That Pope Francis would have executed the synod in the manner in which he did was predictable from many things he has said over the course of his papacy, including Evangelii Gaudium, esp. 32-39. From what he says there, especially about the “conversion of the papacy,” it seems he is not adverse to critique, as long as there is ultimate unity with Peter and under Peter (cum Petro et sub Petro).
One ought to make a distinction between legitimate but respectful criticism from those who are genuinely concerned about the preservation of the deposit of faith, and the radicalizing tendencies of certain factions who will use anything to promote their own interests. One group uses Francis’ openness to sinners as an excuse to justify the unjustifiable, and the other is bent on using the synod to prove that everything since Vatican II was a mistake.
We must pray for the Holy Father, trusting in Christ, not in man. I presume Pope Francis is inspired and that it will all work out in the end. As we all know and profess, the pope is not infallible in every instance, but neither may we adopt a kind of ecclesial communion that is based only infallible pronouncements.
Ecclesial communion is sometimes difficult because the Church is not only divine, it is also human and in its humanity it is influenced spiritual powers. Pope Benedict has called that power “something in the air,” poisoning the “spiritual climate.” St. Paul called it “the prince of the power of this air” (Eph 2:2). Under its influence, the desire to know, to confirm and be certain overcomes the desire for truth. The name of truth thus becomes a tag for curiosities and self-justifications.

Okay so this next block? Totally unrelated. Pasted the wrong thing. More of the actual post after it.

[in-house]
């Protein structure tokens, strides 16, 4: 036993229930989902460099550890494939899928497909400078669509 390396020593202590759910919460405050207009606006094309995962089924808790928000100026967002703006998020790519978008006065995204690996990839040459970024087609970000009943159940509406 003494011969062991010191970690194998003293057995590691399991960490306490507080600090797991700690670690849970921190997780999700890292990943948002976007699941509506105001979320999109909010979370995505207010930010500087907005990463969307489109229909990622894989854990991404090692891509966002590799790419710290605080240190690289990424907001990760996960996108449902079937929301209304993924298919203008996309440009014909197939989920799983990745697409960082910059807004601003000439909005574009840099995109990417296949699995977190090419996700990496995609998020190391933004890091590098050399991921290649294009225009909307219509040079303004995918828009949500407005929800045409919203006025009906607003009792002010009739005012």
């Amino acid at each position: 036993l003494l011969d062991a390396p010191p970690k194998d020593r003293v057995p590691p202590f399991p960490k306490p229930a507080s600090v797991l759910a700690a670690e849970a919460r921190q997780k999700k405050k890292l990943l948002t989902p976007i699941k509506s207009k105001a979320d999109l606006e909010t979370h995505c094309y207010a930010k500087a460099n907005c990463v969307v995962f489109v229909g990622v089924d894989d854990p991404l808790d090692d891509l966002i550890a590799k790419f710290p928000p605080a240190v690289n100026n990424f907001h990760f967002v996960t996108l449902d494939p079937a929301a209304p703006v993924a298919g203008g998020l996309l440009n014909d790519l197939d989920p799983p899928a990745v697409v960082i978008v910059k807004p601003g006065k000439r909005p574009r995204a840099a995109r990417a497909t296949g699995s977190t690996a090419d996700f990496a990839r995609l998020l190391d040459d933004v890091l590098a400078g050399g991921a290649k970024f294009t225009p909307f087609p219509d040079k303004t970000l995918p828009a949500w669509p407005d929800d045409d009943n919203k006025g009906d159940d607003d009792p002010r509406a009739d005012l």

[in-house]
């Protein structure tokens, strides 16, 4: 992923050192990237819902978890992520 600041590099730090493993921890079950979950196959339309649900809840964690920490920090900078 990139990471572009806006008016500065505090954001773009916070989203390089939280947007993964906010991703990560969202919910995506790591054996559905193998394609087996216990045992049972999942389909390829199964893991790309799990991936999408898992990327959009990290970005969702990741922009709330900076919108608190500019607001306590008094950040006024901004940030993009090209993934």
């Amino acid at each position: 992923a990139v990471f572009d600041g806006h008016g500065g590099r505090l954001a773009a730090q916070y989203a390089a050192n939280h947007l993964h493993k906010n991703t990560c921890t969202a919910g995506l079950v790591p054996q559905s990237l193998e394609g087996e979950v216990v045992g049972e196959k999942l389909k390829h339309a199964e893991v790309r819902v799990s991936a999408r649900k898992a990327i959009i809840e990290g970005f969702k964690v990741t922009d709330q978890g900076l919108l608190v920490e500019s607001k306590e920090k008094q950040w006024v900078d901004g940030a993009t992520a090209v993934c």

Archbishop Chaput said:
To get your information from the press is a mistake because they don’t know well enough how to understand it so they can tell people what happened.
But even more dangerous are the purveyors of gossip who travel to Rome on a mission to prove their point. Thus, even Archbishop Chaput’s reference to the diabolical confusion of the media coverage has been used to suggest that problem was at the synod itself.
We need to invoke what Pope Benedict has called “the exorcistic power of Christianity” over the efforts to manipulate men and quicken schisms already resolved upon. Pope Benedict wrote:
God’s dominion, God’s Kingdom, means precisely the disempowerment of these forces by the one God, who is good, who is the Good itself.
We should pray for all the bishops, that the apostolic college, cum Petro et sub Petro, will be open to the Holy Spirit, and receive fruitfully all the necessary graces to guide the Church.
O, Immaculate, deliver us from the spirits of the air . . . and the airwaves.